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Pediatric Cannabis Single-Substance Exposures Reported to the Michigan Poison Center From 2008–2019 After Medical Marijuana Legalization

Published:February 02, 2021DOI:https://doi.org/10.1016/j.jemermed.2020.12.028

      Abstract

      Background

      Legalization of medical and recreational cannabis is a major contributor to pediatric cannabis exposures. The trends and magnitude of pediatric cannabis exposures in Michigan after medical cannabis legalization in 2008 have not been assessed.

      Objective

      To describe the temporal trends of pediatric cannabis exposures reported to the Michigan Poison Center (MiPC) after medical cannabis was legalized in 2008 and 1 year after legalization of recreational cannabis in 2018.

      Methods

      Retrospective electronic chart review of pediatric (<18 years old) single-substance cannabis exposures reported to the MiPC from January 1, 2008 to December 31, 2019. Routes of cannabis exposure were reported as ingestion, inhalation, and unknown. Types of ingested cannabis products were also documented.

      Results

      Between 2008 and 2019, 426 pediatric cannabis single exposures were reported. The median patient age was 6.0 years (interquartile range 2–15 years). Age distribution was bimodal. A total of 327 (76.8%) exposures were from cannabis ingestion, 79 (18.5%) from inhalation, 2 (0.5%) from both ingestion and inhalation, and 18 (4.2%) from unknown route. The doubling time for number of cases was 2.1 years, and the total number of annual reported cases increased after 2016. Teenagers (13–17 years) had the highest number of inhalational exposures, whereas young children (0–5 years) had the highest number of ingestions.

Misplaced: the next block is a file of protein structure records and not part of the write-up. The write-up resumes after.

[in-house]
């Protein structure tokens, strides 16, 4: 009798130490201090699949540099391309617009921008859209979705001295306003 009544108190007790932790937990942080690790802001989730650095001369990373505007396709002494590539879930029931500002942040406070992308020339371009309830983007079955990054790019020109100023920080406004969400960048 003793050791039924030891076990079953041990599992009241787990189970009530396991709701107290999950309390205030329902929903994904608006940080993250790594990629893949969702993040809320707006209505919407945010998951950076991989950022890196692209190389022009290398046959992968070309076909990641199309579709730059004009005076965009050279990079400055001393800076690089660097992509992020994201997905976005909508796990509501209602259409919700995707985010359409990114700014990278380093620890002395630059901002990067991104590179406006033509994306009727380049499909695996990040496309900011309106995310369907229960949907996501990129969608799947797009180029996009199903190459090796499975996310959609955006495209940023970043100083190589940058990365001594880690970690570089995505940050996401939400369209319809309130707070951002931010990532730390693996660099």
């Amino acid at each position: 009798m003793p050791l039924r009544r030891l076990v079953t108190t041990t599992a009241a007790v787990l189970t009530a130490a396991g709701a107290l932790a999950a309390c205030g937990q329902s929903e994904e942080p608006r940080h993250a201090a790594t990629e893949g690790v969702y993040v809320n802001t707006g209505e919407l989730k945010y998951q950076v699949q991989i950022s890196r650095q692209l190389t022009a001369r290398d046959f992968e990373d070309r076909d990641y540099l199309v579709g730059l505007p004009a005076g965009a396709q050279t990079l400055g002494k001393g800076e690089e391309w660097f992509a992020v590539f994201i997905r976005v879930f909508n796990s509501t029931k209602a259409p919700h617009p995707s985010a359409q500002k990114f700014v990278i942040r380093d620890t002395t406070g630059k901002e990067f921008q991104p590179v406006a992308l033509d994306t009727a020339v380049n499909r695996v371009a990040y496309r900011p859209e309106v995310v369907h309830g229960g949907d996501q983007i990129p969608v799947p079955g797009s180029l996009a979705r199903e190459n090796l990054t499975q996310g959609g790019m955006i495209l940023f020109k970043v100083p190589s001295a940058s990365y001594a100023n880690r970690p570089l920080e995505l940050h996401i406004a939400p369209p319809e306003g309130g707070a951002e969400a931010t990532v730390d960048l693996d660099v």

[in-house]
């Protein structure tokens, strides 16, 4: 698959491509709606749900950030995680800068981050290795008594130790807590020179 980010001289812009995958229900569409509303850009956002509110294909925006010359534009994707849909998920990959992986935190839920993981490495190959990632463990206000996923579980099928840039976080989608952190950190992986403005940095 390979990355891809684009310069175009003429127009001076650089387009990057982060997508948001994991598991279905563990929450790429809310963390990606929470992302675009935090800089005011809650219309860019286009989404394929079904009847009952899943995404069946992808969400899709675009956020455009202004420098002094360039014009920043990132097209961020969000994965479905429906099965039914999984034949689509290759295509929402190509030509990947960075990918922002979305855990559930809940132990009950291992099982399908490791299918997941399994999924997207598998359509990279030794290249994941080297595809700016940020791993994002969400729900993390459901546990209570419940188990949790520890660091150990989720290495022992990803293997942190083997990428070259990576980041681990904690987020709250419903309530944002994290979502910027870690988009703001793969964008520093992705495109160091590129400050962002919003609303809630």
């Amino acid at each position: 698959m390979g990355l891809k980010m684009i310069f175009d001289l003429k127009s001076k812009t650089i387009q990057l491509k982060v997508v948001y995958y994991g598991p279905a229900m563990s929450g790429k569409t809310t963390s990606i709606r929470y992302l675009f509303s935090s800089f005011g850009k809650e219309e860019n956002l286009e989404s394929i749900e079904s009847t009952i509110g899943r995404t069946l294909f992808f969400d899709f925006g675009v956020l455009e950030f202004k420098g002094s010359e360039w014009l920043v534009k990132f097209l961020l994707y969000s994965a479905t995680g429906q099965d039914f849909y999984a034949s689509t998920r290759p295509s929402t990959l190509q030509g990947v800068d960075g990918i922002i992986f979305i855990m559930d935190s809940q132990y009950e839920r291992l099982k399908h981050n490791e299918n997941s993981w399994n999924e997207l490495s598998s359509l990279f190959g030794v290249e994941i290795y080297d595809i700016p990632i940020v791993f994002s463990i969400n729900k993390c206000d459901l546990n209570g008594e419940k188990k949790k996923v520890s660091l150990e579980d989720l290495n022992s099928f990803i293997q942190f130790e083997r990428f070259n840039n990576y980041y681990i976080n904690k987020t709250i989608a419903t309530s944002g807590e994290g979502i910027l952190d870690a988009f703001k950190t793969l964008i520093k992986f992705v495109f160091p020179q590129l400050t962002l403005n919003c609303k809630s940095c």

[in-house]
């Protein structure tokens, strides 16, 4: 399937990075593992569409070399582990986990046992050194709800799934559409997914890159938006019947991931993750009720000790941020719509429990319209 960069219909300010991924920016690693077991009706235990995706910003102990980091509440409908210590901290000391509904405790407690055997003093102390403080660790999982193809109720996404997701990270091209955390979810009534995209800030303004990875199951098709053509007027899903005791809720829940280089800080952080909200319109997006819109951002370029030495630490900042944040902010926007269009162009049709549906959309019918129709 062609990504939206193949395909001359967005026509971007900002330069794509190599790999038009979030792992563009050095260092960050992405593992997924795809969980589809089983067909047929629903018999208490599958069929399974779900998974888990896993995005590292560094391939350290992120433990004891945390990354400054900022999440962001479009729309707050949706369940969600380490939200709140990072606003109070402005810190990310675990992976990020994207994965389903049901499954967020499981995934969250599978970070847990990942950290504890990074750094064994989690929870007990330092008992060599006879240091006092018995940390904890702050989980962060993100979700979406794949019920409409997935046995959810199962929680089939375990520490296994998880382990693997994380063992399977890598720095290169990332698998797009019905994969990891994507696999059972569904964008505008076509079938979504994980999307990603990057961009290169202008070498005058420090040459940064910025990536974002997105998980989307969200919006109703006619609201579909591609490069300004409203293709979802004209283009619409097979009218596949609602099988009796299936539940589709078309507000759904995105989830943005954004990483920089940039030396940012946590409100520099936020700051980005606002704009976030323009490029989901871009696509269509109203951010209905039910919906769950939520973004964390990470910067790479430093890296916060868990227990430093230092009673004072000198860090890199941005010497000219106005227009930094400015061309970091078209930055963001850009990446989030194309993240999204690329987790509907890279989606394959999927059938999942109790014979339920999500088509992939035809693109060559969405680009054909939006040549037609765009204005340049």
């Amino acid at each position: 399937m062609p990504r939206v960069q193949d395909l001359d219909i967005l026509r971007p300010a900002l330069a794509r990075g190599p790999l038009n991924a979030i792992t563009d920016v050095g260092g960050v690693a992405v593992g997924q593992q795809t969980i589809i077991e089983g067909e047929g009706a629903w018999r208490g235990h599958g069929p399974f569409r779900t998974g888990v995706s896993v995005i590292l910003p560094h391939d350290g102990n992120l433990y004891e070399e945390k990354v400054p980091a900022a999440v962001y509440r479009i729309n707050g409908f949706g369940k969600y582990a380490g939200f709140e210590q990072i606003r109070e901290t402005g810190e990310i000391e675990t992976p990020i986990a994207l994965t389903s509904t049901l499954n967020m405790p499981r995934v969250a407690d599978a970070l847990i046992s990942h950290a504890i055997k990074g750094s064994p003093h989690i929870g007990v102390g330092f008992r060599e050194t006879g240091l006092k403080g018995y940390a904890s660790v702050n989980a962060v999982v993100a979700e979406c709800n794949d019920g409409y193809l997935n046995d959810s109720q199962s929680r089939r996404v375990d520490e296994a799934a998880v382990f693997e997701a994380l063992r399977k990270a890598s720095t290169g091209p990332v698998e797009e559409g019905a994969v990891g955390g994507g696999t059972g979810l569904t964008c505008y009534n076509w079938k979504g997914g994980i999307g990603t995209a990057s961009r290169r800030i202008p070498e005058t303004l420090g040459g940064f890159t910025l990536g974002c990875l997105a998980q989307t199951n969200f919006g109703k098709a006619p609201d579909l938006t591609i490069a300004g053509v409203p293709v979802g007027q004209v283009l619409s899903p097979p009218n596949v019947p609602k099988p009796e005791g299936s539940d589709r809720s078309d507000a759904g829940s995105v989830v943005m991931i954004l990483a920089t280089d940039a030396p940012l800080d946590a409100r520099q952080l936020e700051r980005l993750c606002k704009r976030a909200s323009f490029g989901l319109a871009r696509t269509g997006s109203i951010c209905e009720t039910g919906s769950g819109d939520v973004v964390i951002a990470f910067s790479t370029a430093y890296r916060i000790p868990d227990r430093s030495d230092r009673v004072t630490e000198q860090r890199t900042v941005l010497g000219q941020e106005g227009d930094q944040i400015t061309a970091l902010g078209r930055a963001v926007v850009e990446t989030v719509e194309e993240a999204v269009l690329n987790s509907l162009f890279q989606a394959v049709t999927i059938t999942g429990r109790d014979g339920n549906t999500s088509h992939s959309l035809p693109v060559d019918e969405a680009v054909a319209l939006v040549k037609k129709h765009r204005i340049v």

Conclusion

      Single-substance pediatric cannabis exposures reported to the Michigan Poison Center increased after medical cannabis was legalized in 2008 through recreational legalization in 2018.

      Keywords

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